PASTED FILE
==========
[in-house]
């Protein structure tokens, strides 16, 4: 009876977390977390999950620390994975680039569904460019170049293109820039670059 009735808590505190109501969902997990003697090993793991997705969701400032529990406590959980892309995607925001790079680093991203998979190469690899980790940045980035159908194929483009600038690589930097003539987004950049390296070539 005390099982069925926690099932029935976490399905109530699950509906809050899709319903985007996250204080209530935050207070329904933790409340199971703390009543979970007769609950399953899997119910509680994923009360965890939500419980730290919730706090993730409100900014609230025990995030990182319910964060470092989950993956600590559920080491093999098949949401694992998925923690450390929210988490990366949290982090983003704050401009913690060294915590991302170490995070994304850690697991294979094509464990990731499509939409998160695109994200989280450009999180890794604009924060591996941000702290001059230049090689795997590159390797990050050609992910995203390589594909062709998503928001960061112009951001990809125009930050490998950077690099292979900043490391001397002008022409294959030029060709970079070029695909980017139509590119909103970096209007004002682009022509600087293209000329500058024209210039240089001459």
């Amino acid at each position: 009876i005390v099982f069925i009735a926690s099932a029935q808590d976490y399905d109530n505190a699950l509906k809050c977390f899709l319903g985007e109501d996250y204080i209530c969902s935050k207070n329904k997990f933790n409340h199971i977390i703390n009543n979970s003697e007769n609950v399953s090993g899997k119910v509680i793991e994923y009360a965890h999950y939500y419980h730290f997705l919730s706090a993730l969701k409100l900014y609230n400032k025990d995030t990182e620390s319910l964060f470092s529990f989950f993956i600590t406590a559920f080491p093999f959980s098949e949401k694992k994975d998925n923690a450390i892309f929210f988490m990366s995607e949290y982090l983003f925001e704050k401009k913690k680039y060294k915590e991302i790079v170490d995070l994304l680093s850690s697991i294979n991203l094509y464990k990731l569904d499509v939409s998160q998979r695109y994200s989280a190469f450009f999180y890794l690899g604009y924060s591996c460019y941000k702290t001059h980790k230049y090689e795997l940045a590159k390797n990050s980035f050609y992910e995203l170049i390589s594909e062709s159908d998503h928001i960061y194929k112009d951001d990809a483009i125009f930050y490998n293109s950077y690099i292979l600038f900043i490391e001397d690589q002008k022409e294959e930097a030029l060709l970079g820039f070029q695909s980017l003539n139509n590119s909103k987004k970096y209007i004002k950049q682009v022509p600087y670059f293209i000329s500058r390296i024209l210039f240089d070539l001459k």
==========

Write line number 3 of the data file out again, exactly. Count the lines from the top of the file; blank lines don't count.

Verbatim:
């Amino acid at each position: 009876i005390v099982f069925i009735a926690s099932a029935q808590d976490y399905d109530n505190a699950l509906k809050c977390f899709l319903g985007e109501d996250y204080i209530c969902s935050k207070n329904k997990f933790n409340h199971i977390i703390n009543n979970s003697e007769n609950v399953s090993g899997k119910v509680i793991e994923y009360a965890h999950y939500y419980h730290f997705l919730s706090a993730l969701k409100l900014y609230n400032k025990d995030t990182e620390s319910l964060f470092s529990f989950f993956i600590t406590a559920f080491p093999f959980s098949e949401k694992k994975d998925n923690a450390i892309f929210f988490m990366s995607e949290y982090l983003f925001e704050k401009k913690k680039y060294k915590e991302i790079v170490d995070l994304l680093s850690s697991i294979n991203l094509y464990k990731l569904d499509v939409s998160q998979r695109y994200s989280a190469f450009f999180y890794l690899g604009y924060s591996c460019y941000k702290t001059h980790k230049y090689e795997l940045a590159k390797n990050s980035f050609y992910e995203l170049i390589s594909e062709s159908d998503h928001i960061y194929k112009d951001d990809a483009i125009f930050y490998n293109s950077y690099i292979l600038f900043i490391e001397d690589q002008k022409e294959e930097a030029l060709l970079g820039f070029q695909s980017l003539n139509n590119s909103k987004k970096y209007i004002k950049q682009v022509p600087y670059f293209i000329s500058r390296i024209l210039f240089d070539l001459k």